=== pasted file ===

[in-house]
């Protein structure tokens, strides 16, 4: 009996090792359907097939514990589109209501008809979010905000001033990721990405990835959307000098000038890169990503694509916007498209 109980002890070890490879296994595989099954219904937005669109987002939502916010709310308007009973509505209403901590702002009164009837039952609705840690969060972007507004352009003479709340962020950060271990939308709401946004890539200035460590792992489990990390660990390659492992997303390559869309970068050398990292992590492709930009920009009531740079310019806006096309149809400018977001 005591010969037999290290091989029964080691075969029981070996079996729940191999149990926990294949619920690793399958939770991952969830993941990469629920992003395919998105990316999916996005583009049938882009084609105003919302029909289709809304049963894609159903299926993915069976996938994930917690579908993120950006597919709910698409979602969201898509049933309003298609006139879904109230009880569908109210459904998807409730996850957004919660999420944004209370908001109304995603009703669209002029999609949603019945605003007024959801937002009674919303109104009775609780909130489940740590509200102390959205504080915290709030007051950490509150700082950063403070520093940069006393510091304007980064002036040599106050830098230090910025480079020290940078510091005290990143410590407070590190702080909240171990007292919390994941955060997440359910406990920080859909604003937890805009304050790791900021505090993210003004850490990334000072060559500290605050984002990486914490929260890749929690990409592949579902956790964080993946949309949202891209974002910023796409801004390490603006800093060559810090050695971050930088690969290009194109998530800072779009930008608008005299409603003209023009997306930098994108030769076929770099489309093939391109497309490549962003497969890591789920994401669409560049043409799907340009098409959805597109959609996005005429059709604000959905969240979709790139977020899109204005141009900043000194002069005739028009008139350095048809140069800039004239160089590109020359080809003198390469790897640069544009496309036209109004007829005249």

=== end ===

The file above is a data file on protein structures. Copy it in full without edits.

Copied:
[in-house]
């Protein structure tokens, strides 16, 4: 009996090792359907097939514990589109209501008809979010905000001033990721990405990835959307000098000038890169990503694509916007498209 109980002890070890490879296994595989099954219904937005669109987002939502916010709310308007009973509505209403901590702002009164009837039952609705840690969060972007507004352009003479709340962020950060271990939308709401946004890539200035460590792992489990990390660990390659492992997303390559869309970068050398990292992590492709930009920009009531740079310019806006096309149809400018977001 005591010969037999290290091989029964080691075969029981070996079996729940191999149990926990294949619920690793399958939770991952969830993941990469629920992003395919998105990316999916996005583009049938882009084609105003919302029909289709809304049963894609159903299926993915069976996938994930917690579908993120950006597919709910698409979602969201898509049933309003298609006139879904109230009880569908109210459904998807409730996850957004919660999420944004209370908001109304995603009703669209002029999609949603019945605003007024959801937002009674919303109104009775609780909130489940740590509200102390959205504080915290709030007051950490509150700082950063403070520093940069006393510091304007980064002036040599106050830098230090910025480079020290940078510091005290990143410590407070590190702080909240171990007292919390994941955060997440359910406990920080859909604003937890805009304050790791900021505090993210003004850490990334000072060559500290605050984002990486914490929260890749929690990409592949579902956790964080993946949309949202891209974002910023796409801004390490603006800093060559810090050695971050930088690969290009194109998530800072779009930008608008005299409603003209023009997306930098994108030769076929770099489309093939391109497309490549962003497969890591789920994401669409560049043409799907340009098409959805597109959609996005005429059709604000959905969240979709790139977020899109204005141009900043000194002069005739028009008139350095048809140069800039004239160089590109020359080809003198390469790897640069544009496309036209109004007829005249």